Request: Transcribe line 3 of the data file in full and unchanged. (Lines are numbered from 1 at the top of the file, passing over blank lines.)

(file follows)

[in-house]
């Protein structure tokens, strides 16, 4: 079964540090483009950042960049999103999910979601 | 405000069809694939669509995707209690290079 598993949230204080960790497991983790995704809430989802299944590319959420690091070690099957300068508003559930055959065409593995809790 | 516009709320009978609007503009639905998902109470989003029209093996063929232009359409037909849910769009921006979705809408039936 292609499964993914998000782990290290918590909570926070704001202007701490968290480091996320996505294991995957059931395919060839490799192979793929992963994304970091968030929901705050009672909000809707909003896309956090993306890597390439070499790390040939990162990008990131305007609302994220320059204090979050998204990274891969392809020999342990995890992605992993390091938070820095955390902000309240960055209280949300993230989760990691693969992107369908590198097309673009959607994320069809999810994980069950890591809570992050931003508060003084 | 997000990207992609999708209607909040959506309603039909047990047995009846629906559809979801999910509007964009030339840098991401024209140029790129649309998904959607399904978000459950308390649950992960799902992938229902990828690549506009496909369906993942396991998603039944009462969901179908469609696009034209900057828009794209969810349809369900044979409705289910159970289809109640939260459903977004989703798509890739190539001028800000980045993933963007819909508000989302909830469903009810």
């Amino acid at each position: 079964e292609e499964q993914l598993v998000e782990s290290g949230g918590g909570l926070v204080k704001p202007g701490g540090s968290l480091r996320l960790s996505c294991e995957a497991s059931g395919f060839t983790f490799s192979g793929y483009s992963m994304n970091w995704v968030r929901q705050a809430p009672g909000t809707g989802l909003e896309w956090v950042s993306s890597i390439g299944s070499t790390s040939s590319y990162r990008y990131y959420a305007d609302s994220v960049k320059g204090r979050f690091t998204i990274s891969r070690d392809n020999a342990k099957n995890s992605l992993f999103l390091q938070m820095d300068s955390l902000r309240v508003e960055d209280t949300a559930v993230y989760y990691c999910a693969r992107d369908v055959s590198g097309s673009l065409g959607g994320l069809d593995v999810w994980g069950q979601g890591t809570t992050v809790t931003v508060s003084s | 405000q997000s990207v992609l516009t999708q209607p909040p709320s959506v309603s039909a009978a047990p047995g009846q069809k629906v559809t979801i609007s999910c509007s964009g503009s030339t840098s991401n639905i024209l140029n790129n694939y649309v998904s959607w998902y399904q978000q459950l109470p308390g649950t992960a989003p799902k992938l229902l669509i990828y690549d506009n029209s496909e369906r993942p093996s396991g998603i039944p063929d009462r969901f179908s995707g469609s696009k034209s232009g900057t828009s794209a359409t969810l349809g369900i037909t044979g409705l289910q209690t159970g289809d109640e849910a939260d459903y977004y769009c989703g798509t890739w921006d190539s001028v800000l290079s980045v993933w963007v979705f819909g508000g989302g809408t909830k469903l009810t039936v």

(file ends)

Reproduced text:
């Amino acid at each position: 079964e292609e499964q993914l598993v998000e782990s290290g949230g918590g909570l926070v204080k704001p202007g701490g540090s968290l480091r996320l960790s996505c294991e995957a497991s059931g395919f060839t983790f490799s192979g793929y483009s992963m994304n970091w995704v968030r929901q705050a809430p009672g909000t809707g989802l909003e896309w956090v950042s993306s890597i390439g299944s070499t790390s040939s590319y990162r990008y990131y959420a305007d609302s994220v960049k320059g204090r979050f690091t998204i990274s891969r070690d392809n020999a342990k099957n995890s992605l992993f999103l390091q938070m820095d300068s955390l902000r309240v508003e960055d209280t949300a559930v993230y989760y990691c999910a693969r992107d369908v055959s590198g097309s673009l065409g959607g994320l069809d593995v999810w994980g069950q979601g890591t809570t992050v809790t931003v508060s003084s | 405000q997000s990207v992609l516009t999708q209607p909040p709320s959506v309603s039909a009978a047990p047995g009846q069809k629906v559809t979801i609007s999910c509007s964009g503009s030339t840098s991401n639905i024209l140029n790129n694939y649309v998904s959607w998902y399904q978000q459950l109470p308390g649950t992960a989003p799902k992938l229902l669509i990828y690549d506009n029209s496909e369906r993942p093996s396991g998603i039944p063929d009462r969901f179908s995707g469609s696009k034209s232009g900057t828009s794209a359409t969810l349809g369900i037909t044979g409705l289910q209690t159970g289809d109640e849910a939260d459903y977004y769009c989703g798509t890739w921006d190539s001028v800000l290079s980045v993933w963007v979705f819909g508000g989302g809408t909830k469903l009810t039936v």